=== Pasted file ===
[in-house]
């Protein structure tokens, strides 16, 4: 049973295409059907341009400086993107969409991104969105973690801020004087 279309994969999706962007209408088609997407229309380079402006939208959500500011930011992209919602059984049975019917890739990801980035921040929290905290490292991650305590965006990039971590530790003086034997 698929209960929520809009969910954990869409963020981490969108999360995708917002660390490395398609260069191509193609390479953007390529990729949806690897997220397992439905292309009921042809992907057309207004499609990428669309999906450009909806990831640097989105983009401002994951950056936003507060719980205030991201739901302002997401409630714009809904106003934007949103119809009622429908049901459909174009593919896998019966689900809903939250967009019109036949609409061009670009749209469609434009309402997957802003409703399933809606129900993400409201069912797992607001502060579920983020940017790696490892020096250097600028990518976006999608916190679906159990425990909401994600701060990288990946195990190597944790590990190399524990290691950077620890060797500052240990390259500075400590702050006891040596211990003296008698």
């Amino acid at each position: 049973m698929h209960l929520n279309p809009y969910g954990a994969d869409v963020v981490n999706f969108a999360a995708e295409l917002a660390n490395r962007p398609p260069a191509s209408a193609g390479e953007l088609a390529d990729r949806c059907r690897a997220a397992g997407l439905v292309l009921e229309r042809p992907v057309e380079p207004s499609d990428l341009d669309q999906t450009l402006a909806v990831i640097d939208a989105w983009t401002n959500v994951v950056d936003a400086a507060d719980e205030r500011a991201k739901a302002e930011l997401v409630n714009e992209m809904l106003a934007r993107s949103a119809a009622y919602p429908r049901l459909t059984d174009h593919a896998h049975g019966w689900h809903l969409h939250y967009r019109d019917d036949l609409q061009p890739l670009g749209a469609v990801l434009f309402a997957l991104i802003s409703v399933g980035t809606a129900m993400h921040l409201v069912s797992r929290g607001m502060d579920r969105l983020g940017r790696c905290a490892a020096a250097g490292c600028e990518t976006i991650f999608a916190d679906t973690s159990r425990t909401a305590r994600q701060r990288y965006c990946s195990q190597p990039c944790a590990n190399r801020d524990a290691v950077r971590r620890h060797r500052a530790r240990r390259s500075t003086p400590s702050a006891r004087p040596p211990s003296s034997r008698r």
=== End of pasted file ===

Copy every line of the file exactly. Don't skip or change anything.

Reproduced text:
[in-house]
């Protein structure tokens, strides 16, 4: 049973295409059907341009400086993107969409991104969105973690801020004087 279309994969999706962007209408088609997407229309380079402006939208959500500011930011992209919602059984049975019917890739990801980035921040929290905290490292991650305590965006990039971590530790003086034997 698929209960929520809009969910954990869409963020981490969108999360995708917002660390490395398609260069191509193609390479953007390529990729949806690897997220397992439905292309009921042809992907057309207004499609990428669309999906450009909806990831640097989105983009401002994951950056936003507060719980205030991201739901302002997401409630714009809904106003934007949103119809009622429908049901459909174009593919896998019966689900809903939250967009019109036949609409061009670009749209469609434009309402997957802003409703399933809606129900993400409201069912797992607001502060579920983020940017790696490892020096250097600028990518976006999608916190679906159990425990909401994600701060990288990946195990190597944790590990190399524990290691950077620890060797500052240990390259500075400590702050006891040596211990003296008698």
């Amino acid at each position: 049973m698929h209960l929520n279309p809009y969910g954990a994969d869409v963020v981490n999706f969108a999360a995708e295409l917002a660390n490395r962007p398609p260069a191509s209408a193609g390479e953007l088609a390529d990729r949806c059907r690897a997220a397992g997407l439905v292309l009921e229309r042809p992907v057309e380079p207004s499609d990428l341009d669309q999906t450009l402006a909806v990831i640097d939208a989105w983009t401002n959500v994951v950056d936003a400086a507060d719980e205030r500011a991201k739901a302002e930011l997401v409630n714009e992209m809904l106003a934007r993107s949103a119809a009622y919602p429908r049901l459909t059984d174009h593919a896998h049975g019966w689900h809903l969409h939250y967009r019109d019917d036949l609409q061009p890739l670009g749209a469609v990801l434009f309402a997957l991104i802003s409703v399933g980035t809606a129900m993400h921040l409201v069912s797992r929290g607001m502060d579920r969105l983020g940017r790696c905290a490892a020096a250097g490292c600028e990518t976006i991650f999608a916190d679906t973690s159990r425990t909401a305590r994600q701060r990288y965006c990946s195990q190597p990039c944790a590990n190399r801020d524990a290691v950077r971590r620890h060797r500052a530790r240990r390259s500075t003086p400590s702050a006891r004087p040596p211990s003296s034997r008698r």